Saturday, May 14, 2011

China recently surpassed Japan to become the second largest economy in the world, after the United States, and is a global leader in exporting goods and manufacturing. In 2008, the country became stronger by launching an economic stimulus to deal with the global financial crisis, focusing on increasing affordable housing, easing credit restrictions for mortgages, lowering taxes and pumping public investment into infrastructure developments. Last year, China was ready to develop an internal market with rapidly growing wages and has been rapidly increasing its standard of living.

The eyes of the world are focused on this growing market, and there continues to be a major influx of foreign investment. Scams and fraud are also on the rise, and many criminals are taking advantage of the situation, and international due diligence is more important than ever when dealing with China.

The majority of foreign investment comes from the developed nations, such as Australia, Canada, the U.K. and the United States, as citizens in those countries face their own problems at home, and investment opportunities remain limited. China, on the other hand, continues to boom so many investors and companies are pouring money into China without doing their due diligence and verifying potential investments, business partners, unknown business, and contact persons. The result can be a disaster, and in some cases, lead a company or individual into financial ruin. Scammers are busy on the internet trying to find victims to invest in fictitious companies and ideas, and the problem is growing.

Many of the internet based fraud and scams is targeting those looking to enter into the Chinese stock market, or the next big idea which will be emerging from China. Scammers and criminals are now a real threat when entering the investment world of the People’s Republic of China. Experts say it’s wise to consider a mutual fund or hedge fund to enter into the Chinese stock market. For direct investments, there’s only one way to be safe. Do your due diligence with an international background check.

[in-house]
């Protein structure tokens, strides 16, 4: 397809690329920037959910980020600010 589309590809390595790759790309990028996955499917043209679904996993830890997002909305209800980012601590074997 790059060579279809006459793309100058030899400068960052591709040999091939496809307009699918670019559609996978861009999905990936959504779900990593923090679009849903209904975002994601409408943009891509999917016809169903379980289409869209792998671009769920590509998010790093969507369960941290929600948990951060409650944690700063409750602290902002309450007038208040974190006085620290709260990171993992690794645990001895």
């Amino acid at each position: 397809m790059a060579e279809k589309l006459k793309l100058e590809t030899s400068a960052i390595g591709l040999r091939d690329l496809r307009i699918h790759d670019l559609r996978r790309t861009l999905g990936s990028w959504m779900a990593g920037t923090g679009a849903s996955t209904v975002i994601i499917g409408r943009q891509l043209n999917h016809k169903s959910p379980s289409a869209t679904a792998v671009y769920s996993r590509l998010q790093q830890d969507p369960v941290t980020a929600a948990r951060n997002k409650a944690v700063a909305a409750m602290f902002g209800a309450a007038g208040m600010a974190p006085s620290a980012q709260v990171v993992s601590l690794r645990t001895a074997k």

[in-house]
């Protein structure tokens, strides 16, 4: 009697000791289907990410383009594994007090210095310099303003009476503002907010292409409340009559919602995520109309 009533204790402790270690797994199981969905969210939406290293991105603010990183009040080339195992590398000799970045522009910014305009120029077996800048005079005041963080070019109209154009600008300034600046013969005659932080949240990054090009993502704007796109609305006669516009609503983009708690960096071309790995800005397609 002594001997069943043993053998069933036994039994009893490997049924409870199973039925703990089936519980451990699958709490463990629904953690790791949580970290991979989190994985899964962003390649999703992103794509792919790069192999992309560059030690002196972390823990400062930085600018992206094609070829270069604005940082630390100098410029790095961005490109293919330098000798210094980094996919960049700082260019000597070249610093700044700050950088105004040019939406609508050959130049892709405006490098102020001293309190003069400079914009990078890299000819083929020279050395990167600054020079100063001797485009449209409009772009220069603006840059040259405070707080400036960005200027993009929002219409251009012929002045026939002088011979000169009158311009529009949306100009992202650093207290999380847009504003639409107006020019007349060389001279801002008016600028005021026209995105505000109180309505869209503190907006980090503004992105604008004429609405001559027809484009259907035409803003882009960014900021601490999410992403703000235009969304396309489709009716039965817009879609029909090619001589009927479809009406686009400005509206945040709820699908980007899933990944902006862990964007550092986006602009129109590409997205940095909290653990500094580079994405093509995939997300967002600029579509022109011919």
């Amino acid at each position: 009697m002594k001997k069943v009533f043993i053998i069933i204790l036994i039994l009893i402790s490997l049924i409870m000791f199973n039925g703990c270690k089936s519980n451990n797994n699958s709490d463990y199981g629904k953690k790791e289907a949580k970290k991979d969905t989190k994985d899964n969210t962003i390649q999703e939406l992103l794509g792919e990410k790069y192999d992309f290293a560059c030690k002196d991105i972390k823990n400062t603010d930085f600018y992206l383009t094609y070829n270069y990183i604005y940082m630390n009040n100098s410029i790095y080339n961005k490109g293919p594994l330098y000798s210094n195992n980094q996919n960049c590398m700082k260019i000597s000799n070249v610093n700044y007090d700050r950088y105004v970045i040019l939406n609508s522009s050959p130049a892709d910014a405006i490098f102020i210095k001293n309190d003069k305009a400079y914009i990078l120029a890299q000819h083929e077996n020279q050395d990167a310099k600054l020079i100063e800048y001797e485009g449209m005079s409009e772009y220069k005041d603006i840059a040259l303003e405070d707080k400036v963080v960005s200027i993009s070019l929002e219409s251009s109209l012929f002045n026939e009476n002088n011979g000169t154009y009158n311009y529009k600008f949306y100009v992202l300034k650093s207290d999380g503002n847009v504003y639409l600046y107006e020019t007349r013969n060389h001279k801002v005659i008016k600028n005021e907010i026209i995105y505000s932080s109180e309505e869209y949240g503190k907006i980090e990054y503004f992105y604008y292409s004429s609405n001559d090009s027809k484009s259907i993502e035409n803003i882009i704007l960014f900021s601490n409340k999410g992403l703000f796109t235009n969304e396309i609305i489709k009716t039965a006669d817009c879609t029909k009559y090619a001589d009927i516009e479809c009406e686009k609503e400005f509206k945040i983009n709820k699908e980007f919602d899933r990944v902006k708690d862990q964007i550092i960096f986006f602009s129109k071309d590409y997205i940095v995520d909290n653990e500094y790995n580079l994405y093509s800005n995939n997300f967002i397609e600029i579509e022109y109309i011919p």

One example of a popular scam is when a small company in Beijing or Shanghai starts some offices, pays for advertisement on buses around the city to gain reputation. Once they become a known entity, they look for foreign investors by accessing capital through a back door, or what’s known as a reverse merger. A private company buys enough shares of a public firm to essentially become publicly traded. That allows the company to pay a much lower fee to be listed than it would with an initial public offering. This type of scam has cost investors some $34billion in the last five years and has taken the NYSE and Nasdaq completely by surprise. Chinese companies enter the stock market in the U.S. but remain located in China, which makes it hard to verify their legitimacy, and harder to get justice. The Asian company will vanish and emerge again as a new small company looking for foreign partners and investors, and the story repeats itself. This is one scam among hundreds that are now common.

Out of the 600 global companies that enter the stock market, 189 come from China. And it’s true, most of the companies are legitimate. China needs investors, and the NYSE needs stronger rules when it comes to foreign companies. In the end, it’s up to the investors to be prudent and skeptical.

International due diligence conducted by a professional investigation firm or international background check company can minimize the risk and uncover potential red flags. This type of investigation can verify company ownership, legal registration, reputation, physical address, representatives and most importantly, reliability. Be safe. Verify with due diligence, and then decide.

Best of luck,

A. Hathaway
© 2011 A. Hathaway.

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